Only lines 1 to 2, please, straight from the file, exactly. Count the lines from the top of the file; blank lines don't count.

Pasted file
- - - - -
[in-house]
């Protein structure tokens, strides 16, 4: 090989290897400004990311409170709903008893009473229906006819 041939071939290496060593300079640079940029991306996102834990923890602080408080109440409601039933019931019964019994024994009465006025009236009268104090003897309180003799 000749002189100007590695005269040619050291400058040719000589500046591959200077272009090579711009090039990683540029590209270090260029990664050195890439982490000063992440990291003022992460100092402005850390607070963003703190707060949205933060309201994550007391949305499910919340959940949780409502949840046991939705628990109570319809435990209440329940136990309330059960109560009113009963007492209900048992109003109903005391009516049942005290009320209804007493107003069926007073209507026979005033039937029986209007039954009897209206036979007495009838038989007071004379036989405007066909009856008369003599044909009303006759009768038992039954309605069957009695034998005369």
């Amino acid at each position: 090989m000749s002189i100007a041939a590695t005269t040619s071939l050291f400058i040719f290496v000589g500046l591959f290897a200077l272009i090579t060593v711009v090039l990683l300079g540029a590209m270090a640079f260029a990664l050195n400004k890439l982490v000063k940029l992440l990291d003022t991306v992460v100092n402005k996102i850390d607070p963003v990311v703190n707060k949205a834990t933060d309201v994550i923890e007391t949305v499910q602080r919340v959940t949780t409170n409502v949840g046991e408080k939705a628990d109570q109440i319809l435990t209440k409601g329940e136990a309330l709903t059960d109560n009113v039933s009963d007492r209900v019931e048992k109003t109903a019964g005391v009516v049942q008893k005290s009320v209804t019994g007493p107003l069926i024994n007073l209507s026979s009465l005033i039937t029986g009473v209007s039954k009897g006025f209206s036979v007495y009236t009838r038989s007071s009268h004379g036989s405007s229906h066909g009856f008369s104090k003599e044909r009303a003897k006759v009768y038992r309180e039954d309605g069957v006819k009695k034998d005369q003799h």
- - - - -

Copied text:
[in-house]
């Protein structure tokens, strides 16, 4: 090989290897400004990311409170709903008893009473229906006819 041939071939290496060593300079640079940029991306996102834990923890602080408080109440409601039933019931019964019994024994009465006025009236009268104090003897309180003799 000749002189100007590695005269040619050291400058040719000589500046591959200077272009090579711009090039990683540029590209270090260029990664050195890439982490000063992440990291003022992460100092402005850390607070963003703190707060949205933060309201994550007391949305499910919340959940949780409502949840046991939705628990109570319809435990209440329940136990309330059960109560009113009963007492209900048992109003109903005391009516049942005290009320209804007493107003069926007073209507026979005033039937029986209007039954009897209206036979007495009838038989007071004379036989405007066909009856008369003599044909009303006759009768038992039954309605069957009695034998005369």